Do you know what he did? He came and sat next to me, he passed me our blanket to put over both our knees and he held my hand. I continued my work, one-handed, while he watched the film, talking to me about it the whole time.
It took twice as long as it should have, but Harry and I had our morning together and he knew I was there for him. He’s going to grow up knowing that his Mummy sometimes has to work, but that she does it because she’s committed to providing him with a good life, and a good female role model.
Go a little easy on yourself, Jo, because while your kids see you on a laptop they’ll be seeing the same thing too.
The one thing I do miss? An IT department.
There is one thing about remote working I would love to change...
Last week, my computer decided to go on strike on the Wednesday afternoon – annoyingly I was just about to finish work for the week as it was half term and I had family staying. After trying the old ‘switch it off and on again’ method a few times, I gave up and decided to leave it to ‘rest’ overnight.
Thursday came and went, and it wasn’t much better, so in the evening I decided to download an anti-virus and see if that helped. It didn’t… until the next morning when, for some, reason, it finally clicked into action (I think the anti-virus had updated) and I was able to do the last couple of hours work I needed to do.
I HATE it when this happens. I rue the day I decided to work from home and long for the IT team that I used to be able to pop and see whenever something went wrong with my computer.
But, you really do learn to adapt - just like you do when making better use of emails and blocking out time for family. When I was moving house I didn’t have broadband for 3 days, and had to spend all of them working at the nearest Wetherspoons – so it wasn’t too bad!
Remote working a cruel and misleading concept? Jo, with respect, you’re just doing it wrong.
And so, we come to the paragraph that compelled me to write this piece:
‘Has there ever been a concept as cruel and misleading as remote working. 81% believe it would be more productive. What rubbish. The allure of working is a myth built on a lie. The fantasy of slopping around in your pyjamas and being there to see your children? Total nonsense. You half see them over your laptop, as they wonder why you’re always sat at your computer. And then the geography of the office assumes an endless horizon from which there is zero escape.’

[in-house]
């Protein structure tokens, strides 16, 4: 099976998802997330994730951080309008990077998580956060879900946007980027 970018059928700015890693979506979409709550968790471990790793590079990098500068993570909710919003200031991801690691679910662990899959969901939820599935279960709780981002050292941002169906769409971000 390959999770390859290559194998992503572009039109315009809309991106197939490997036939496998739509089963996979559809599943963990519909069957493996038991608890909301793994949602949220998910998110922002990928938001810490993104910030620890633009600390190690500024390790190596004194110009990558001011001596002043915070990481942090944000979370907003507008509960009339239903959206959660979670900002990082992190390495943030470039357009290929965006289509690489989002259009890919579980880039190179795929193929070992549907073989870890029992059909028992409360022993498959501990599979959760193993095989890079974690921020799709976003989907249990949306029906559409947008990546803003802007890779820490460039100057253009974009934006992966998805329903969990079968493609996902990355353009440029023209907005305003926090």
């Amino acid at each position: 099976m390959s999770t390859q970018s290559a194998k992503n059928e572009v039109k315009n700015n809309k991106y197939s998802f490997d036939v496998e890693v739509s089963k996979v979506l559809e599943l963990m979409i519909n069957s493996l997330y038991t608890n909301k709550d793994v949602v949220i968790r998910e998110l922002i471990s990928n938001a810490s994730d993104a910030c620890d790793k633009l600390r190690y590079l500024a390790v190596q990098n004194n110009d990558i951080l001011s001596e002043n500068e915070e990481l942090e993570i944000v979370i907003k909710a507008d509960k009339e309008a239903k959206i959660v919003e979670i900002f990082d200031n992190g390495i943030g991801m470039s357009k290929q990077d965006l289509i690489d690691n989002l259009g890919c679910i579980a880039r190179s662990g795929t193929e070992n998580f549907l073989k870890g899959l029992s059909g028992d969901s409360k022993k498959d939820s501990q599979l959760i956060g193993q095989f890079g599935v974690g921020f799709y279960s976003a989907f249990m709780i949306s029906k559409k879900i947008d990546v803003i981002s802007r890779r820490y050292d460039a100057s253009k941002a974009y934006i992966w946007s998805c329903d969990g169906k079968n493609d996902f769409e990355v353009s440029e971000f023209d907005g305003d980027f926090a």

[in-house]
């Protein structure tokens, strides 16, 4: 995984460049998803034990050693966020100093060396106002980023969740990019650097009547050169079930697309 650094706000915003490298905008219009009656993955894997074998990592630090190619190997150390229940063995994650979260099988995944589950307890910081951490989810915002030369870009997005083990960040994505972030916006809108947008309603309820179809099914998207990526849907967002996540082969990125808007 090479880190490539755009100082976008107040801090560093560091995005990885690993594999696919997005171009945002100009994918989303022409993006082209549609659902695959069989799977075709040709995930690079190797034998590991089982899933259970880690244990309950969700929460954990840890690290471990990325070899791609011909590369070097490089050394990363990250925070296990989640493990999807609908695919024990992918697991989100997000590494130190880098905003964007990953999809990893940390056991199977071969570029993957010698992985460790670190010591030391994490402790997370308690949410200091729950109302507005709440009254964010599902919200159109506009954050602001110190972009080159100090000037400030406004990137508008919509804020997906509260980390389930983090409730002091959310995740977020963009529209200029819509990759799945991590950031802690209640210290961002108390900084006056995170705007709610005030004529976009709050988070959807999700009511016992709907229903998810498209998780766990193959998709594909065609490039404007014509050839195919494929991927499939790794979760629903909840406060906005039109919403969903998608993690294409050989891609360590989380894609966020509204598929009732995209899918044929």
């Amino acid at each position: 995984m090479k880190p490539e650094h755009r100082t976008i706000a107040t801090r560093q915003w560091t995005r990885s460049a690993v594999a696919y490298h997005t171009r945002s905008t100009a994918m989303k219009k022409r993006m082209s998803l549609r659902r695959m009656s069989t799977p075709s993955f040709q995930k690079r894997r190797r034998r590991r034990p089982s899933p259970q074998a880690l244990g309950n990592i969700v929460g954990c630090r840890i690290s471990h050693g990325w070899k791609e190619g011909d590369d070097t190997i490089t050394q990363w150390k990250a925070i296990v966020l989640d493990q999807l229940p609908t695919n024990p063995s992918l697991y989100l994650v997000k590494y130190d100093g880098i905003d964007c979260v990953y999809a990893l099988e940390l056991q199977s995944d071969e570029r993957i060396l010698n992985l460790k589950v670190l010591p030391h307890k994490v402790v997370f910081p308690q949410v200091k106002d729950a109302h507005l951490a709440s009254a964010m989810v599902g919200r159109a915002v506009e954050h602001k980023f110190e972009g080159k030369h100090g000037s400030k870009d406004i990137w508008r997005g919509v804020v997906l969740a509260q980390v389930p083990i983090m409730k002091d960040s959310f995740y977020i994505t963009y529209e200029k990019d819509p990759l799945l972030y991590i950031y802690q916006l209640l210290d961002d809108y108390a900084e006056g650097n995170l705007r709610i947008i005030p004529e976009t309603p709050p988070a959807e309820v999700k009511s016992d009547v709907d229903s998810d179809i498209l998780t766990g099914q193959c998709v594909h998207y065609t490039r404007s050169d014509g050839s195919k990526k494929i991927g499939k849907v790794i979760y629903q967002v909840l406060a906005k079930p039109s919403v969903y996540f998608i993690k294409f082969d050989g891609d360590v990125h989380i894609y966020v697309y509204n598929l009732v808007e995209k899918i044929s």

As fantastically written as this is, I'm compelled to disagree with the sentiment.
You claim you’re working three times as hard now than when you worked in an office, but I just can’t relate to this I’m afraid. Without a shadow of a doubt, my productivity has improved since I started working from home. And, for the most part, my confidence too.
I can plan my own day, I don’t have to work to other people’s meeting schedules, and I’m not constantly being interrupted by someone coming over to my desk to ask me some inane question.
I used to take my iPod in purely so I could stick my headphones on and shut out the world when I needed to. Tracy and Sharon opposite talking about their weekend plans, Derek asking me to go and approve some artwork, Jo pulling me from my desk to show my face at a meeting that I really didn’t need to attend. (*names are hypothetical!)
When I’m at home I have none of that, I can zone out and focus on the task in hand and it’s honestly the best work I’ve ever done. I get that it’s not suited to everyone, but for me, remote working and flexible hours has been a life-changer - which is why I'm so passionate about making sure anyone who wants that option can have it.
So, Jo, please don’t project your experiences on to others, especially those of us who are working hard to make flexible working an option for all.
Jo’s article can be found here.